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opinion

If you like your sports narratives with some biblical flavour, this year’s world chess championship is for you.

It’s no longer nearly good enough to call the defending (x4) champion Magnus Carlsen the favourite in any tournament. He is the highest-rated player in history. He’s been world No. 1 for nearly a decade. He’s been world champion for that whole stretch.

This time around, the poor sap lined up against him against him is a Russian, Ian Nepomniachtchi, commonly referred to as Nepo.

Like a lot of top chess players, Nepo doesn’t exactly leap from your screen via his irresistible physical charisma. The only visually interesting thing about him is that he wears a top knot. You get the feeling this guy may be a little too into Kurosawa.

For the first bit, things were progressing alright for Nepo against the peerless Norwegian. After seven of the planned 14 games, they’d drawn a half-dozen times.

According to the computers that measure such things, a couple of those games ranked 1-2 as the most tactically precise encounters in world chess championship history. We were watching two masters at work.

Carlsen was still winning, but Nepo was in there with a shot. Then we got to the eighth game.

It was played after a rest day. Nepo showed up having shorn off the top knot. Apparently, he is the first ever professional athlete who thinks that when things are bumping along just fine, that’s the time to make a major change to your routine.

In chess, there are three categories of error – inaccuracies, mistakes and blunders.

Midway through the game, Nepo blundered. In notation, the move was 27 C5. He dangled a pawn and left a bishop exposed.

The mistake was so enormous that it left Carlsen shaking his head slowly in wonderment. Either he couldn’t believe his luck, or he resented an opponent beating himself before he had a chance to do so. Once he realized what he’d done (almost instantaneously), Nepo leapt from his chair and fled the playing hall.

“You work your whole lifetime for one shot and this is what happens on the biggest scene,” British chess champion David Howell said, according to The Guardian. “He’s probably never blundered like this in his whole career. It’s just so sad.”

Nepo lost the ninth game as well, and then drew the 10th. Needing four straight wins over a guy who’s never lost more than one at a world championship, he was asked if his “strategy” remained “trying to win this match.”

“That is an absurd question,” Nepo said.

I’ll give chess this much – it’s populated by realists. Carlsen’s triumphal march toward a fifth straight title resumes on Friday.

That will leave us with an unusual question about Carlsen at his most imperious – is he so good that it is bad?

He is still young (31). He presents well in public, and has never done anything to toxify his brand. He’s good-looking enough to work as a model.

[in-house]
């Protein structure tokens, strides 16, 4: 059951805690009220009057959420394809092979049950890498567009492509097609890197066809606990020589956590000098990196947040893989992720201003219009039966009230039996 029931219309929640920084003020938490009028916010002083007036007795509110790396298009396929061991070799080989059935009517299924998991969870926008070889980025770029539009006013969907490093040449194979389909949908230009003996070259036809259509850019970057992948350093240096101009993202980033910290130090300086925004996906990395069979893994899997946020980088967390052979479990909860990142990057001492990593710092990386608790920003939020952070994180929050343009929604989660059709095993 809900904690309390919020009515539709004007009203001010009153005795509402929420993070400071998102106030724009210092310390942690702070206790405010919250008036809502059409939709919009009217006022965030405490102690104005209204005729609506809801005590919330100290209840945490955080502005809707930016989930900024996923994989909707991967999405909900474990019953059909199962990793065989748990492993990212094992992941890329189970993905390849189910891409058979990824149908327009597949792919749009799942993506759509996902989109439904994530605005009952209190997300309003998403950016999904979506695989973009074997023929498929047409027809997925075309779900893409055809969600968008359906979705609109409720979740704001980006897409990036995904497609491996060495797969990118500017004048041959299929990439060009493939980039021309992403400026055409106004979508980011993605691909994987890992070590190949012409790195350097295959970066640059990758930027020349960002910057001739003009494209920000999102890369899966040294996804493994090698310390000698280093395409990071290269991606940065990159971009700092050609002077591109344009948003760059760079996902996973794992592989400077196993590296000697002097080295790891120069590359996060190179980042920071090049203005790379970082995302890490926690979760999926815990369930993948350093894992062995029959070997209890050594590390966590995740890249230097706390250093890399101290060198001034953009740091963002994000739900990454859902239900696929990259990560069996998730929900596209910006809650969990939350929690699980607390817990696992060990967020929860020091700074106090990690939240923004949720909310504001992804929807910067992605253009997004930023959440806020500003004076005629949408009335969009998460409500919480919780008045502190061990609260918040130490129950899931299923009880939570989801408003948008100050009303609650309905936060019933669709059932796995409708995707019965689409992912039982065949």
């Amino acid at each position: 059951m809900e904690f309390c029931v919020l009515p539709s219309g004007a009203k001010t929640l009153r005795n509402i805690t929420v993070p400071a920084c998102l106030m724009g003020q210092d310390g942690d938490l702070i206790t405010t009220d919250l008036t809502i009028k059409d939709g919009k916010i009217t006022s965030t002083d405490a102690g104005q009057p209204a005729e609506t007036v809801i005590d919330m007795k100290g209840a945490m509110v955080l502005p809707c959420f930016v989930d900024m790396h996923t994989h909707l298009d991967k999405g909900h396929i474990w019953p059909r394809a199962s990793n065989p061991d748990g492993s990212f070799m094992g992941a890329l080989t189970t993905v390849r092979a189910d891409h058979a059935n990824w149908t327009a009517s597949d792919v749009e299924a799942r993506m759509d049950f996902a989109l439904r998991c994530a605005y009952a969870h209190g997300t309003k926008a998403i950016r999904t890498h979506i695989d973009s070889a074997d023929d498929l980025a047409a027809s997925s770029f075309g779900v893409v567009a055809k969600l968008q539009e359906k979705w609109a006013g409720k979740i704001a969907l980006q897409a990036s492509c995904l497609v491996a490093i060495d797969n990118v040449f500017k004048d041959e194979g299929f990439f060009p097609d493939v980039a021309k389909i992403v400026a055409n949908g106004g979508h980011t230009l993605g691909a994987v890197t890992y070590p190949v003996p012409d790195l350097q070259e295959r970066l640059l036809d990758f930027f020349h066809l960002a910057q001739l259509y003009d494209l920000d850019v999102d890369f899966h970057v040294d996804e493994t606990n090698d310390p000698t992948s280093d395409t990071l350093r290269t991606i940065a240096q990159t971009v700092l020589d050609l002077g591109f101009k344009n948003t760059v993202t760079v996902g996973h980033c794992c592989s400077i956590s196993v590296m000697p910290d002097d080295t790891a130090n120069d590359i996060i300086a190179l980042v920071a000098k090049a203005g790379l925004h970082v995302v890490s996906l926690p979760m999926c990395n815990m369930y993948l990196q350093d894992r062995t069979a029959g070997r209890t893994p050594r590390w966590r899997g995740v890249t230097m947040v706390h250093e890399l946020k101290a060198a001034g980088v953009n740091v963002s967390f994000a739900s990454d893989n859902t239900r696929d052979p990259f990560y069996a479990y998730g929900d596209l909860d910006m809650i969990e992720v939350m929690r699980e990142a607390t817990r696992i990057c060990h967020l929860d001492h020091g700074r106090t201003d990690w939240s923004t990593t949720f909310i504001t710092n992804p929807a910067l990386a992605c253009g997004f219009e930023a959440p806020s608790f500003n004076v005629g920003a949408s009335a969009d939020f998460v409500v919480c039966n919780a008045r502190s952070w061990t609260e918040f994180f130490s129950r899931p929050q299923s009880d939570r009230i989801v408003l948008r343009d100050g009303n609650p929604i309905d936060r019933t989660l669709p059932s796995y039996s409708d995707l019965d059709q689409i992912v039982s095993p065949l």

Yet despite all these ancillary advantages to go along with his growing best-ever credentials, it feels like Carlsen is doing a slow fade on the global stage. He is not talked about nearly as much as he once was. The last time he made headlines unconnected to a specific chess match was when he briefly held first place in a British fantasy soccer league.

Carlsen is so excellent and wins so reliably, that it has the curious effect of deflecting interest, both from him and from chess.

Because who wants to watch a guy cruise to victory every single time? The David vs. Goliath narrative is the most reliable crowd-pleaser in sports, but it works the opposite way around if Goliath wins.

For a while, Carlsen was presented as David – because he was young and looked younger in a sport we associate with fossilized beardos. But the No. 2-ranked player in the world, Alireza Firouzja, is only 18 years old. Carlsen is a fossil now.

‘Teenage genius comes out of nowhere to stun chess world’ – that’s sexy.

‘Guy you already heard about a bunch of times is still here’ – that’s not.

The last crossover chess star was Gary Kasparov (If we define ‘crossover’ as ‘playing chess with David Letterman on live TV over the phone’). Kasparov won his sixth and final world title when he was 32 years old.

By that point, he’d also worn out his welcome in the chess world. A series of administrative roadblocks were thrown up to make it more difficult for him to find his way back into the centre. Kasparov retired in frustration 10 years later.

Someone somewhere must have understood that people don’t want great. They want great, but with complications. They want it to burst onto the scene and dominate for a little bit and then disappear. Or they want it to toil for years and then finally get over the hump. Or they want a rise and a fall and a rise again.

What they don’t want is uninterrupted dominance. It offends the audience’s mediocrity. It prompts envy. Most dangerously, it bores people.

This is why people love Roger Federer so much. He was the greatest of all time, and then around the time that would have started to get annoying, he wasn’t. By his own standard, he became embarrassingly bad. Then he got good again. Now he’s back to being bad.

That’s an arc that sings. It’s exaggeratedly human, but not superhuman. The rubes love that.

Maybe that’s why Carlsen had such a dark look when Nepo hung that bishop out in no man’s land in Game 8. He knew in that instant that he was going to win again, as well as knowing that it wasn’t going to be the right sort of win.